Hasselt was founded in approximately the 7th century on the Helbeek, a tributary of the Demer river. The name Hasselt came from Hasaluth, which means hazel wood. During the Middle Ages, it became one of the free cities of the county of Loon (which had borders approximately the same as the current province of Limburg). Hasselt was first named in a document in 1165. In 1232 Arnold IV, Count of Loon gave the city the freedoms like those enjoyed in Liège. Even though the city of Borgloon was the original capital of Loon, Hasselt was to become the biggest city thanks to its favourable setting, and the proximity of the count’s castle and Herkenrode in Kuringen. In 1366 the county of Loon became part of the Prince-Bishopric of Liège and remained so until the annexation by France in 1794.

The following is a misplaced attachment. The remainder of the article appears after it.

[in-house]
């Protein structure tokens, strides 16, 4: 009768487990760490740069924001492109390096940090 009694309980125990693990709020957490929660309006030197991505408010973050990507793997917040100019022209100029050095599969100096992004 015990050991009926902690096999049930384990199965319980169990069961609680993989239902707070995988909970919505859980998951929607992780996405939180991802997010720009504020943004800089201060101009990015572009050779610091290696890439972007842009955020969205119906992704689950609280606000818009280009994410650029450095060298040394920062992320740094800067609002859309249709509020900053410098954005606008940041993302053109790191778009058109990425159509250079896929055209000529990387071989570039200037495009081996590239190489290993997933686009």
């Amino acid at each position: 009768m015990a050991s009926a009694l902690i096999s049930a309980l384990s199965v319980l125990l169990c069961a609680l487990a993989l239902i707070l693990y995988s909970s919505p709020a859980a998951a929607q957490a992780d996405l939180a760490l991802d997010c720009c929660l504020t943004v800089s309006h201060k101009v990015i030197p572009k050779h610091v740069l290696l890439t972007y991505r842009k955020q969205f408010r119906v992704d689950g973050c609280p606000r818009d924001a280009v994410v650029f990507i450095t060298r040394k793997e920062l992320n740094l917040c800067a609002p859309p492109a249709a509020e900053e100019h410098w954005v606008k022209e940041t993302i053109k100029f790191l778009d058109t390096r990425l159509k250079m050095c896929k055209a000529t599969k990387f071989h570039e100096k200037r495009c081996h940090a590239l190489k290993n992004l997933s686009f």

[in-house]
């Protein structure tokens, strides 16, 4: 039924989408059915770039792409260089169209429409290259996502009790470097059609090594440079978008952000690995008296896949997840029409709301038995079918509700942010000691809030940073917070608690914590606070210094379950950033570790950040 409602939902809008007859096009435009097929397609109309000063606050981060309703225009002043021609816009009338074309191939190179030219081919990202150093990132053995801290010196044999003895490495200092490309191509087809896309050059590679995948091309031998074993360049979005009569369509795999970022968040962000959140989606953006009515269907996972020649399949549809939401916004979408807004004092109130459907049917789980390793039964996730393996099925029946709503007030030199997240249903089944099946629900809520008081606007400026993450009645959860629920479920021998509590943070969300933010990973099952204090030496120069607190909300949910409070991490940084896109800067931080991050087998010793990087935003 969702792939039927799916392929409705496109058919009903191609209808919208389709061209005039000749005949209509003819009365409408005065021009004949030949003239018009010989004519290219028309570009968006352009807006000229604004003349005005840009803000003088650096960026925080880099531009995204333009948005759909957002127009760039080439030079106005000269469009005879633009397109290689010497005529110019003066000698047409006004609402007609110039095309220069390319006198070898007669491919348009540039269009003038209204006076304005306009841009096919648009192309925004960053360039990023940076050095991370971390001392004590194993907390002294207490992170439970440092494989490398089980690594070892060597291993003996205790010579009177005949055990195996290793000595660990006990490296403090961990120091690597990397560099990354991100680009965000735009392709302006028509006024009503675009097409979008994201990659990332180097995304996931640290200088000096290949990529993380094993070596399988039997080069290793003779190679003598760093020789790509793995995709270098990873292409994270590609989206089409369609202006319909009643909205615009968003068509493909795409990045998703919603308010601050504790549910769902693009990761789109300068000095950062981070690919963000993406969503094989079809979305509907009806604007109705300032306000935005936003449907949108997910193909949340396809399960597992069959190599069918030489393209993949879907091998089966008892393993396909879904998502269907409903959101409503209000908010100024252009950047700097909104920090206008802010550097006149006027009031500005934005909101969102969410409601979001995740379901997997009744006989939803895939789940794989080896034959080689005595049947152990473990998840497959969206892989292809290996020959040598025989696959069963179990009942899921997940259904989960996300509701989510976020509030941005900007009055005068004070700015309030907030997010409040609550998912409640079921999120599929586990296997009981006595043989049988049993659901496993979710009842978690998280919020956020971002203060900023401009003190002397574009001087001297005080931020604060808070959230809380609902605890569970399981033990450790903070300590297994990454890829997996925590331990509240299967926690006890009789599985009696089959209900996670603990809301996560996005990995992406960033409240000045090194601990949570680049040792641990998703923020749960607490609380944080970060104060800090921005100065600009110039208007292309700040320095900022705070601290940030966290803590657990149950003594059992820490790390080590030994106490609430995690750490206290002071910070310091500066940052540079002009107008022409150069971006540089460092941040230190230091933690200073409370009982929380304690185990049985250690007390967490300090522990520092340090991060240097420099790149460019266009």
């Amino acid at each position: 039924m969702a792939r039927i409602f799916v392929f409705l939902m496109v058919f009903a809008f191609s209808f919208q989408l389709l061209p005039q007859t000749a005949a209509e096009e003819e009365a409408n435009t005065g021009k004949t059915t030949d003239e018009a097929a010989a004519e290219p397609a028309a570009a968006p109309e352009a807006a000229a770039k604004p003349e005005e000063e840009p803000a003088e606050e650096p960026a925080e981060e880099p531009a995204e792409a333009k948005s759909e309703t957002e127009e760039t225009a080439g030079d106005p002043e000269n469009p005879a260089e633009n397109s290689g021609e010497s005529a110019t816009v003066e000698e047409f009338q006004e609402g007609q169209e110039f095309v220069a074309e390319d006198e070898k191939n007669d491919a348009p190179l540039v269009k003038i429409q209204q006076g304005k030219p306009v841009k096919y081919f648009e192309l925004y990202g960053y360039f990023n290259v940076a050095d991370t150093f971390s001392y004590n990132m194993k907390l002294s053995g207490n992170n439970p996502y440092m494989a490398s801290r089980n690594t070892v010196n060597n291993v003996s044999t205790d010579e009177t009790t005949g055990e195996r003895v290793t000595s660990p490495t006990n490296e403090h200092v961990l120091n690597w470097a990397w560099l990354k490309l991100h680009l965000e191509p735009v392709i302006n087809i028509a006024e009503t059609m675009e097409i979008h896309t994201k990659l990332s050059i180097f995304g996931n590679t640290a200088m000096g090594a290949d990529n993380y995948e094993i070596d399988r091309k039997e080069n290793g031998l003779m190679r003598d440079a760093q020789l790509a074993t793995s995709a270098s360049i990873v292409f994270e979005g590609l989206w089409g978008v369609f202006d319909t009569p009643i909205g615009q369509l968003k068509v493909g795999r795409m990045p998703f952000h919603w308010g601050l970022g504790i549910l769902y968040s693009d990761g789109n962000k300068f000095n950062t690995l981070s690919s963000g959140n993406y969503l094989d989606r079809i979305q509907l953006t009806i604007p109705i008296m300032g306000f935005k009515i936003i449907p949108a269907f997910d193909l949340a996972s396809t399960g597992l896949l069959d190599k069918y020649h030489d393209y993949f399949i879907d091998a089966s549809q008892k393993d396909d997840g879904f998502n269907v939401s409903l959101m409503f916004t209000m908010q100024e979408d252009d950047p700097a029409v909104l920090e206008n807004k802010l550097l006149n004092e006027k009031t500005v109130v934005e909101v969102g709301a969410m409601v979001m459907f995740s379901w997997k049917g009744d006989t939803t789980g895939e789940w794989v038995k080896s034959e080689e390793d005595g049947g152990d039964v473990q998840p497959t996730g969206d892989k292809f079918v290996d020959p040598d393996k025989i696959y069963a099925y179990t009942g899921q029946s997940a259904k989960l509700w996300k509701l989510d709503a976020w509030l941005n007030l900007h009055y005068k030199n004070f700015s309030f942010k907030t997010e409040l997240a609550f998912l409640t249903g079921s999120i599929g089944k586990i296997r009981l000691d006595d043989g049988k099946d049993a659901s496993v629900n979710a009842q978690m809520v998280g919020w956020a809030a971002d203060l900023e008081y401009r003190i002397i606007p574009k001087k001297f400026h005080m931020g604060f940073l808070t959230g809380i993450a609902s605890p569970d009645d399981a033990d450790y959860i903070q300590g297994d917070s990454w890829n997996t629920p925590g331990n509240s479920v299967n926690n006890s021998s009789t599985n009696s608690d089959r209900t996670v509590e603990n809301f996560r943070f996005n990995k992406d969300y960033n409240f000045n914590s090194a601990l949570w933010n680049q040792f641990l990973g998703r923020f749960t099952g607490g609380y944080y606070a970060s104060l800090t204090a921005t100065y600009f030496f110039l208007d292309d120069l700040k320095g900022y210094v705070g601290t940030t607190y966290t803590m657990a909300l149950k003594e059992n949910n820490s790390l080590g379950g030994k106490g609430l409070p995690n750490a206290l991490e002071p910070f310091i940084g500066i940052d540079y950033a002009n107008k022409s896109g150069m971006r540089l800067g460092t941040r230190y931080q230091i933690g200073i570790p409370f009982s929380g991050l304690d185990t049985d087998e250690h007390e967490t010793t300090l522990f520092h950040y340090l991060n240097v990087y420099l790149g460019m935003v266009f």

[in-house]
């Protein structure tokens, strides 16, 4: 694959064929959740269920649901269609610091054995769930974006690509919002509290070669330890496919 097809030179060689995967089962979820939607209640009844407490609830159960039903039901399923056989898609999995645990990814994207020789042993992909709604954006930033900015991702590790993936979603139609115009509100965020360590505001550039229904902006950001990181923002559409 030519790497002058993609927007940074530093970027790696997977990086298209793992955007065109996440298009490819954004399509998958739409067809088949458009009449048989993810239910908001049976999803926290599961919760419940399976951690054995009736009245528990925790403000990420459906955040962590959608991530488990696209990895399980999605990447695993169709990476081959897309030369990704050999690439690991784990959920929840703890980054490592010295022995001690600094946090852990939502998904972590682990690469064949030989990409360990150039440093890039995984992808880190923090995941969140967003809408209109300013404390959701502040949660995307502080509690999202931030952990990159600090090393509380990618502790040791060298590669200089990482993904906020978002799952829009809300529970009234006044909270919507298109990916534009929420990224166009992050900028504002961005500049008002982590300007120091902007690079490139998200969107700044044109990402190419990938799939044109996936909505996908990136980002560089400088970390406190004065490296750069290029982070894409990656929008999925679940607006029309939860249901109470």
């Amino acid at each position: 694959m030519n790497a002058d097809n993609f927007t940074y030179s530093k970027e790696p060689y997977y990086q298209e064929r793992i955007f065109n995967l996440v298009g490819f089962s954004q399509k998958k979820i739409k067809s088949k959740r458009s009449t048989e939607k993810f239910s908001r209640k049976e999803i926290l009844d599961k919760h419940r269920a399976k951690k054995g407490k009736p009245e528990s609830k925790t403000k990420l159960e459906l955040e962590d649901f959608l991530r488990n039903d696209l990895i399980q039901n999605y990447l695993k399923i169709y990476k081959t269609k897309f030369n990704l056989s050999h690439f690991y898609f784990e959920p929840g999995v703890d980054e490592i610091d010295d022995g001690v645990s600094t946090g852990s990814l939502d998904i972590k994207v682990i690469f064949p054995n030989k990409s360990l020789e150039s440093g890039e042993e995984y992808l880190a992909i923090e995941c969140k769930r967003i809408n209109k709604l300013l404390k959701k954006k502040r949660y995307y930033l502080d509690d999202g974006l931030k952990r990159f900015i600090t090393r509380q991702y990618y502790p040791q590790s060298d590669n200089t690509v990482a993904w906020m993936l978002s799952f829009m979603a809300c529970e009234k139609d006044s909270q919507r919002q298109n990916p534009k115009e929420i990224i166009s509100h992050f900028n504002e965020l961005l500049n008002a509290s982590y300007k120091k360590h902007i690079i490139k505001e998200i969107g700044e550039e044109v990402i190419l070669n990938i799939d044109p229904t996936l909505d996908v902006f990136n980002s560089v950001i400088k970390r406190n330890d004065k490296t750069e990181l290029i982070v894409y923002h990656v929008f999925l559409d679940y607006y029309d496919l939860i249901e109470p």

During the First French Empire, after the French revolution, the city of Maastricht became the capital of the area called the French Department of the Lower Meuse. This comprised not only the area of the modern province of Limburg in Belgium, but also the neighbouring province of the same name in the Netherlands. After the defeat of Napoleon in 1815, Belgium became part of the United Kingdom of the Netherlands. During this time, King William I confusingly named the area after the medieval Duchy of Limburg, which had been centered in Limbourg on the Vesdre river, (now in the Liège province of Belgium), which had never encompassed Hasselt or Maastricht. Belgium split from the Netherlands in 1830, but the status of Limburg was only resolved nine years later in 1839, with the division of Limburg into Belgian and Dutch parts. Hasselt became the provisional capital of the Belgian province of Limburg. In ecclesiastical terms Belgian Limburg became an independent entity from the Diocese of Liège in 1967, and Hasselt became the seat of the new Diocese of Hasselt.